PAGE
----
While the IC’s research organization looks into adding security to cloud environments, in the here and now, intelligence agencies are sharing more data.
The research arm of the U.S. Department of Energy has made several breakthroughs that could fundamentally change battery and energy-storage technology, according to the unit’s chief.
Ellen Williams, director of department’s Advanced Research Projects Agency-Energy (ARPA-E), gave few details on the breakthroughs the agency has made through its research and investments but described them as game-changers in the energy market. Entrepreneurs and philanthropists such as Bill Gates and Elon Musk have been pursuing advances in energy-storage technology.
“I think we have reached some holy grails in batteries — just in the sense of demonstrating that we can create a totally new approach to battery technology, make it work, make it commercially viable, and get it out there to let it do its thing,” Williams told the Guardian last week on the sidelines of ARPA-S annual gathering of researchers and investors.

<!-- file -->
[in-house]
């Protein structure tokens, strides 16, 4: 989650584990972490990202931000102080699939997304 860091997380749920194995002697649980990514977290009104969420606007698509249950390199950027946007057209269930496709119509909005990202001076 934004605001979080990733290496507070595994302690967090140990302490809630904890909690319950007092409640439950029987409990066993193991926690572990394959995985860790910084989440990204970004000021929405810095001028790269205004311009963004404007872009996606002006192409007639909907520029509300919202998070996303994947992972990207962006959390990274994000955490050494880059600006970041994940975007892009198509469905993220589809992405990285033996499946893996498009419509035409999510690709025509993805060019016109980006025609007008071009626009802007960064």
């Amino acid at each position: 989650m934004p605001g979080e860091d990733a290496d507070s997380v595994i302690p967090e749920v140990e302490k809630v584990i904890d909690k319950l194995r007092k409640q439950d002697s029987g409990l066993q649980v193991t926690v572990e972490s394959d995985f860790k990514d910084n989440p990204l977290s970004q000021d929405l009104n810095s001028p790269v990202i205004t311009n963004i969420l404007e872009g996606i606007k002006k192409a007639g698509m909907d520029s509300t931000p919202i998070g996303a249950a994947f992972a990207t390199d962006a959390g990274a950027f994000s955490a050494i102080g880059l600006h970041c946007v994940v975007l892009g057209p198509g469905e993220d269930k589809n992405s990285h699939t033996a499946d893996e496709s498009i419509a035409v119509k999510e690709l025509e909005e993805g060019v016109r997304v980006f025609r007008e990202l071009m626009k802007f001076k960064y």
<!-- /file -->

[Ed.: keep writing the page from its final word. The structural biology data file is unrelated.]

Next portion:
ARPA-E was founded in 2009 as part of the Obama administration’s economic stimulus plan and is similar in many respects to the more well known Defense Advanced Research Projects Agency (DARPA) of the Defense Department.
Williams said the most major advance has been in energy storage. “I think that’s one area where we have delivered big time,” she said. Williams added that the battery storage systems that have been developed through ARPA-E could radically reshape the United States energy grid in the next five to 10 years.
According to the Guardian, Williams said projects funded by ARPA-E could potentially alter utility-scale storage systems and lead to increased use of of micro-grids by the military and for disaster relief. She also said ARPA-E projects were focused on creating faster and more efficient superconductors, and relying on new materials beyond traditional lithium-ion batteries. That could help bring down the cost of energy storage, which will become more necessary as utility companies bring more solar and wind power online.
“Our battery teams have developed new approaches to grid-scale batteries and moved them out,” Williams said.